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Q&A: Senator Nick Xenophon on Net filtering and piracy

Q&A: Senator Nick Xenophon on Net filtering and piracy

ARN speaks with the South Australian independent senator about his opposition to mandatory filtering and his support for laws to stop illegal downloads

South Australian independent Senator, Nick Xenophon, has become a critical vote when the Government is looking to pass any legislation without Liberal Party support. He spoke to ARN about his rejection of mandatory filtering, his support for more laws to stop Internet piracy and the separation of Telstra.

You once supported mandatory filtering for gambling websites. What are your current views on the Government’s plans for ISP filtering?

Nick Xenophon (NX): I think it was taken out of context. What I said was if you were going to have mandatory filtering of other sites, why wouldn’t you also look at gambling? It was a throwaway comment – why single out one particular social harm and not others?

No, I don’t support it. I just can’t see that it’s technically feasible and I think there are better ways of dealing with the problem. The money could be better spent on other things such as enforcement and tracking down the paedophile rings that are involved in it. The problem with the Government’s mandatory filter is that a lot of the most dangerous conduct takes place over peer-to-peer networks, which would be missed anyway under a filter.

If the trials reveal there are no technical problems with mandatory ISP filtering, would you change your stance to support it?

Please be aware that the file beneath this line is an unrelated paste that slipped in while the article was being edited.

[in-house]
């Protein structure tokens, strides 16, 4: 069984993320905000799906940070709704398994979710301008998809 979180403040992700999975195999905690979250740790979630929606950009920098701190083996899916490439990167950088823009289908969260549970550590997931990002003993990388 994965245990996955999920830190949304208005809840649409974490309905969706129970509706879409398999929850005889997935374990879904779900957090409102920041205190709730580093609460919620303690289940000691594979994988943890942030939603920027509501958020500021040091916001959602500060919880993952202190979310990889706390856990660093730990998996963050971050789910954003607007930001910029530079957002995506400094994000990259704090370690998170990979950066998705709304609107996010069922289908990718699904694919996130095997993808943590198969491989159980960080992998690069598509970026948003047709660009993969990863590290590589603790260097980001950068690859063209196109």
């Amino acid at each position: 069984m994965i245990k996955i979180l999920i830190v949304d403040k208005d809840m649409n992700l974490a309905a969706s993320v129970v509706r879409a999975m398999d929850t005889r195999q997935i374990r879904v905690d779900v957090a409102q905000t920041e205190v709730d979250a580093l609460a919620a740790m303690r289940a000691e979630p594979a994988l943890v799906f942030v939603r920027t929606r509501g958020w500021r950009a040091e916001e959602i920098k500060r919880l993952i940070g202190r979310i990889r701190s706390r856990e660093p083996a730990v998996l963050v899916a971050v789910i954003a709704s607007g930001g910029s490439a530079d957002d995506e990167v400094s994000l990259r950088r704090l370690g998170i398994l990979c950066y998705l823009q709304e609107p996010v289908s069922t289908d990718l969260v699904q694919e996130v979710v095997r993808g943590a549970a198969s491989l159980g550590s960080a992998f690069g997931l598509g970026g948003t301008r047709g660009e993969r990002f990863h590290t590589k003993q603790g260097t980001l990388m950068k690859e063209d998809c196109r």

NX: You’re asking me a hypothetical and it’s dangerous to stray down that path. But from the technical details I’ve heard in the past, my understanding is it’s very problematic.

But is your opposition to the filter purely technical?

NX: No, I’m basing it on both a technical problem in relation to this and that there are issues of a better use of resources.

What do you think of the ‘three strike’ rule that would see Internet access cut off to users caught downloading illegal content three times?

NX: The question of piracy on the Internet is very important because if we don’t deal with it, then that will affect the ability of artists to be paid for their creative work, and that’s something that really concerns me. But I think people can probably get around the three strikes rule so I think it’s important there are adequate penalties in place. I’m just concerned it is something that will actually destroy the livelihood of artists and if you do that, you’re not going to get much artistic content being produced are you?

So should ISPs that don’t stop their users from downloading the content be penalised for it?

NX: Rather than talk about who should be penalised for what, I think there’s a real need for a considered approach to this as well as reform. The current system obviously isn’t working, however we do need to look at a comprehensive approach that involves ISP providers.

You’ve given in-principle support for the Government’s bid to separate Telstra. Will you vote for it in the Senate?

NX: No, I won’t vote for it in its current form because I think it needs to be improved and it needs to have a number of guarantees in terms of a whole range of issues I raised with the Minister [Senator Stephen Conroy]. I think it’s important that the benefits of separation for the consumer are maximised and I just think the legislation has got a lot of scope for improvement. I don’t think it’s healthy for any one entity to have that sort of market power and there are problems it can cause for other entrants, for competition and ultimately for consumers.

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